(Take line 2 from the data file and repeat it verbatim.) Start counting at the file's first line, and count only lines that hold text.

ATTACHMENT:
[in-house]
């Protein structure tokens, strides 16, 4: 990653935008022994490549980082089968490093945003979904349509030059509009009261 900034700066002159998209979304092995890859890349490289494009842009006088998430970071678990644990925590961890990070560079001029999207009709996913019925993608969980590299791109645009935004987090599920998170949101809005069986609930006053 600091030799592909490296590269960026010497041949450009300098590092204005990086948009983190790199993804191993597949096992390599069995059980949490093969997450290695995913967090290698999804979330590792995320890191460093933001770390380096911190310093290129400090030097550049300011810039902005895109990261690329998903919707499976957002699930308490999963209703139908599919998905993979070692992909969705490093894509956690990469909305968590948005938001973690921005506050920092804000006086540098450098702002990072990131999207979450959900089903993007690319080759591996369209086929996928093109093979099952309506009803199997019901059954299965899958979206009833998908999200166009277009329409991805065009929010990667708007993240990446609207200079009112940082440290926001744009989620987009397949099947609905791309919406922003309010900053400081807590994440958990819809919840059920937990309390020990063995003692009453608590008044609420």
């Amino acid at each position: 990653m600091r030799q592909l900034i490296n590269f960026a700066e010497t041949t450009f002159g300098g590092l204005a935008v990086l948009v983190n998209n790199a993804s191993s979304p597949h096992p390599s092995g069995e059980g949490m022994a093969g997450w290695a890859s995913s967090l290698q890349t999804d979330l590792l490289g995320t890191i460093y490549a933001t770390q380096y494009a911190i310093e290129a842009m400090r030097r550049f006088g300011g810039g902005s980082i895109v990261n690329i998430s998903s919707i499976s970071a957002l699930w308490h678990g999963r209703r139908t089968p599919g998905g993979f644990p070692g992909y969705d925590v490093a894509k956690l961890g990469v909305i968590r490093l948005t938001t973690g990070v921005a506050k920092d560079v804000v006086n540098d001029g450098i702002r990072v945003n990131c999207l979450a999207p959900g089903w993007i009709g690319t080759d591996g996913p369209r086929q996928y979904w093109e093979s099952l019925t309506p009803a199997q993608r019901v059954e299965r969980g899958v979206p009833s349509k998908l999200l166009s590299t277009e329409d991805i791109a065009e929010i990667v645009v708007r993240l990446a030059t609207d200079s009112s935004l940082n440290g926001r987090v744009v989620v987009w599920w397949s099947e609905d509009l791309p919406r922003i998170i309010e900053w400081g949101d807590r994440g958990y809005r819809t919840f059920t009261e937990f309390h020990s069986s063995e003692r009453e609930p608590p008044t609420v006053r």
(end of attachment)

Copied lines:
């Protein structure tokens, strides 16, 4: 990653935008022994490549980082089968490093945003979904349509030059509009009261 900034700066002159998209979304092995890859890349490289494009842009006088998430970071678990644990925590961890990070560079001029999207009709996913019925993608969980590299791109645009935004987090599920998170949101809005069986609930006053 600091030799592909490296590269960026010497041949450009300098590092204005990086948009983190790199993804191993597949096992390599069995059980949490093969997450290695995913967090290698999804979330590792995320890191460093933001770390380096911190310093290129400090030097550049300011810039902005895109990261690329998903919707499976957002699930308490999963209703139908599919998905993979070692992909969705490093894509956690990469909305968590948005938001973690921005506050920092804000006086540098450098702002990072990131999207979450959900089903993007690319080759591996369209086929996928093109093979099952309506009803199997019901059954299965899958979206009833998908999200166009277009329409991805065009929010990667708007993240990446609207200079009112940082440290926001744009989620987009397949099947609905791309919406922003309010900053400081807590994440958990819809919840059920937990309390020990063995003692009453608590008044609420």